But none more important than our work to eradicate polio worldwide, he said. After a historic year in which transmission of the wild poliovirus was stopped in Nigeria and all of Africa, Germ said we are closer than ever to ending polio. “We are at a crossroads in Rotary,” he added. “We are looking ahead at a year that may one day be known as the greatest year in Rotary’s history: the year that sees the world’s last case of polio.” Last year’s milestones leave just two countries, Afghanistan and Pakistan, where the virus still circulates. Polio would be only the second human disease ever to be eradicated. When that moment arrives, it’s “tremendously important” that Rotary is ready for it, said Germ. “We need to be sure that we are recognized for that success, and leverage that success into more partnerships, greater growth, and even more ambitious service in the decades to come.”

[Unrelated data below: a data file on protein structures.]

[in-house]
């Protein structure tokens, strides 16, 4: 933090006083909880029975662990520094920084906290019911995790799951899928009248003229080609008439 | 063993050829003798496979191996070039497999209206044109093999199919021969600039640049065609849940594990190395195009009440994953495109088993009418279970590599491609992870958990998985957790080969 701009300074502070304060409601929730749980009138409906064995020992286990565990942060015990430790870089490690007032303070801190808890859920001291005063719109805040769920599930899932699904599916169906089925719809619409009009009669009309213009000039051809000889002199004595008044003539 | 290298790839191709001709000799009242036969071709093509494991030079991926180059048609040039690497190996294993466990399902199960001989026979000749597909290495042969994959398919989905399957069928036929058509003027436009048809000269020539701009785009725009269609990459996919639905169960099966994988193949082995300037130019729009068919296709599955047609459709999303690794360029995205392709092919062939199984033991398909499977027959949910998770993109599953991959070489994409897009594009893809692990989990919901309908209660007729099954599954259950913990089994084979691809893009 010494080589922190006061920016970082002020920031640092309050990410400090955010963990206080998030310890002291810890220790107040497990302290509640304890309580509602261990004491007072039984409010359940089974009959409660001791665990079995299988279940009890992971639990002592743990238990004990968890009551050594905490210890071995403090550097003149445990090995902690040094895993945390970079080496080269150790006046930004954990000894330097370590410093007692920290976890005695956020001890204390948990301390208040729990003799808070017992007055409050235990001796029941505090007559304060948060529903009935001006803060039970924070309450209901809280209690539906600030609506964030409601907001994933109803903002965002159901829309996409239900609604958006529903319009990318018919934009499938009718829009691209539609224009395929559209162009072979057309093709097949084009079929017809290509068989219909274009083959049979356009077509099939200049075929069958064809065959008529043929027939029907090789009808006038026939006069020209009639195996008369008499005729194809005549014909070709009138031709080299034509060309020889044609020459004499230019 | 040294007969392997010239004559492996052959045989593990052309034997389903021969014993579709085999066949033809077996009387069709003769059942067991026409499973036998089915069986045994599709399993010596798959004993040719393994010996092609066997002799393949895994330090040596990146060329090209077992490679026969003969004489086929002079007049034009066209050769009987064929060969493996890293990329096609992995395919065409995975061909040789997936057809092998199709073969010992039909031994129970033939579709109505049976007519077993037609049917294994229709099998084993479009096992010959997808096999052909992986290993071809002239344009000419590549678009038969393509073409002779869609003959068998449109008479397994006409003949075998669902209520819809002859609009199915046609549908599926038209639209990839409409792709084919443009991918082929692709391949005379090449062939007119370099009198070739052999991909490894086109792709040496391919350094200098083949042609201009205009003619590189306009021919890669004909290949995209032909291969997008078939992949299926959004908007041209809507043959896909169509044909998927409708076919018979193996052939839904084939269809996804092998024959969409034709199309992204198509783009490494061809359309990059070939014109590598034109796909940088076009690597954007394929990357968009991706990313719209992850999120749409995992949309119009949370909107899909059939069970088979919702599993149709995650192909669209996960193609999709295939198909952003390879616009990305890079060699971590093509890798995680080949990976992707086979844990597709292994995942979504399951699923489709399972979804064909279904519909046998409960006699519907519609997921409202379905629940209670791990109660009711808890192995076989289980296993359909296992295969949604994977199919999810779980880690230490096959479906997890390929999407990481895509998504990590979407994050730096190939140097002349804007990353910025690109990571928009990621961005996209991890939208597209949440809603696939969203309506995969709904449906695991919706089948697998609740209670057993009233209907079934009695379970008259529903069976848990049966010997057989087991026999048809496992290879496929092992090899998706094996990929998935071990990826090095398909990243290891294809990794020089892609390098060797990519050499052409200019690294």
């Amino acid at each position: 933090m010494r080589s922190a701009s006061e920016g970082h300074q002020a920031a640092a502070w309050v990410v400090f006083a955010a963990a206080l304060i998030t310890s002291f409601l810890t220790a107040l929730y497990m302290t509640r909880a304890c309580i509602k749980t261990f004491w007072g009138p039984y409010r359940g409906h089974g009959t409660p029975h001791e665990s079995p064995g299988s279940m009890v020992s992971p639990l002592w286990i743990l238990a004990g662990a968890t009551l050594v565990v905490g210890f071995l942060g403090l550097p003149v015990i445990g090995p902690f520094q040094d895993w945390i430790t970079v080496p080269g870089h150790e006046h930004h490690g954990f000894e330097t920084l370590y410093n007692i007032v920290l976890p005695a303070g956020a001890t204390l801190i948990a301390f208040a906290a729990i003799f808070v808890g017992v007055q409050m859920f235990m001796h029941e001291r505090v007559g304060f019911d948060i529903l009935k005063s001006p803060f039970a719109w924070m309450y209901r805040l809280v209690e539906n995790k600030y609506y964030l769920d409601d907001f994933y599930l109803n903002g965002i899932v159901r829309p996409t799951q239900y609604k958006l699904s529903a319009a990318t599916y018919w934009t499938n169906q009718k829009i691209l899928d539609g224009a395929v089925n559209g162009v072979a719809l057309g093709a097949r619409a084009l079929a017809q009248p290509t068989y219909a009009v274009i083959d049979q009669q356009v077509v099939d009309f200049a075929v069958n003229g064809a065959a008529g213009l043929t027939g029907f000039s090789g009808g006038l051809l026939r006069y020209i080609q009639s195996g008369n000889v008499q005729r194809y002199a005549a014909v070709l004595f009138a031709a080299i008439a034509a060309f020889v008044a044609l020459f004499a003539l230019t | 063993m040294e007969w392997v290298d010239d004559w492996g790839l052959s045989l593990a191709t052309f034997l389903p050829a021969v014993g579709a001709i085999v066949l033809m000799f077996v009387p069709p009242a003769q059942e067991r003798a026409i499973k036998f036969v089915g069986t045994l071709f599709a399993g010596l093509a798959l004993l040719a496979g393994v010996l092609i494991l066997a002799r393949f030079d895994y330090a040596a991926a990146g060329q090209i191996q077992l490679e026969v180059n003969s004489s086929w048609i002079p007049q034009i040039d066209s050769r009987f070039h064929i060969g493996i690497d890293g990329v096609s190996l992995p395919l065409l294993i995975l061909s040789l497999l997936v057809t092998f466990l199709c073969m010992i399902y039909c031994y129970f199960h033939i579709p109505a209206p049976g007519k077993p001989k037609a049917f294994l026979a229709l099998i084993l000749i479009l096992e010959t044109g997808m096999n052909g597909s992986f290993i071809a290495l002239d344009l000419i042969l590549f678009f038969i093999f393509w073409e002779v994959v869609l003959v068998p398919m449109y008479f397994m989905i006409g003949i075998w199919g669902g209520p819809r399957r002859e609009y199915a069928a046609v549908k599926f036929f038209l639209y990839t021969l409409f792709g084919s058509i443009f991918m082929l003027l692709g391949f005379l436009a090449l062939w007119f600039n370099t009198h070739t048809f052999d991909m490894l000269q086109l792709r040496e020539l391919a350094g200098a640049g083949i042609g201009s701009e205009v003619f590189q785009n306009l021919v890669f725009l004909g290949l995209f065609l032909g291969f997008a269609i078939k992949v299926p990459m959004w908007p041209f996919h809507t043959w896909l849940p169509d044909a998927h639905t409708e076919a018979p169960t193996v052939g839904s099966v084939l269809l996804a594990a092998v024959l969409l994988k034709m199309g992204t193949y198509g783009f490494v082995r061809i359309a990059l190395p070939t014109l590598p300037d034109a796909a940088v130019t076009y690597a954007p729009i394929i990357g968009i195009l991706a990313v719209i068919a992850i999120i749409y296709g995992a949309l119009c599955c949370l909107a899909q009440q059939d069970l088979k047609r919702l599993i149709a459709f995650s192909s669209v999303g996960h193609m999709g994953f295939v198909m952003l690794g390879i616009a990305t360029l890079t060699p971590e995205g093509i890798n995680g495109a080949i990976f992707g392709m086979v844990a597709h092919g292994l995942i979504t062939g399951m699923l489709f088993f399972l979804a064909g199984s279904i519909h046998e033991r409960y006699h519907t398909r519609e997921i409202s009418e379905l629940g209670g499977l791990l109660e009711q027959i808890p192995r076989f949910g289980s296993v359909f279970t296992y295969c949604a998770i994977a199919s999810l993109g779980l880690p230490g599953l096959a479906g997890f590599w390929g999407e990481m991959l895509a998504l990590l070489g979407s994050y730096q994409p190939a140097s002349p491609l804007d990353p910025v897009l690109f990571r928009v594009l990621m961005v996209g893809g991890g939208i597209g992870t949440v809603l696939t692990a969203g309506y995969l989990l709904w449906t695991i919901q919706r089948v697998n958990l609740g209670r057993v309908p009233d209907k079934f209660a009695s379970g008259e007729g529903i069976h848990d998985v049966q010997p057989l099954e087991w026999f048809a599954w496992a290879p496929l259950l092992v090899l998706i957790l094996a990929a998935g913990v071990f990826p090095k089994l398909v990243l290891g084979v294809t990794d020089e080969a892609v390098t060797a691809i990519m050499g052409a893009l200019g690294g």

Germ, a member of the Rotary Club of Chattanooga, Tennessee, USA, encouraged attendees to return to their clubs and communities and spread the word about Rotary’s role in the fight for a polio-free world. “People who want to do good will see that Rotary is a place where they can change the world. Every Rotary club needs to be ready to give them that opportunity,” Germ said.
Enhancing Rotary’s image isn’t the only way to boost membership. “We need clubs that are flexible, so our service will be more attractive to younger members, recent retirees, and working people.” He added: “We need more willing hands, more caring hearts, and more bright minds to move our work forward.”
Source: Ryan Hyland, Rotary International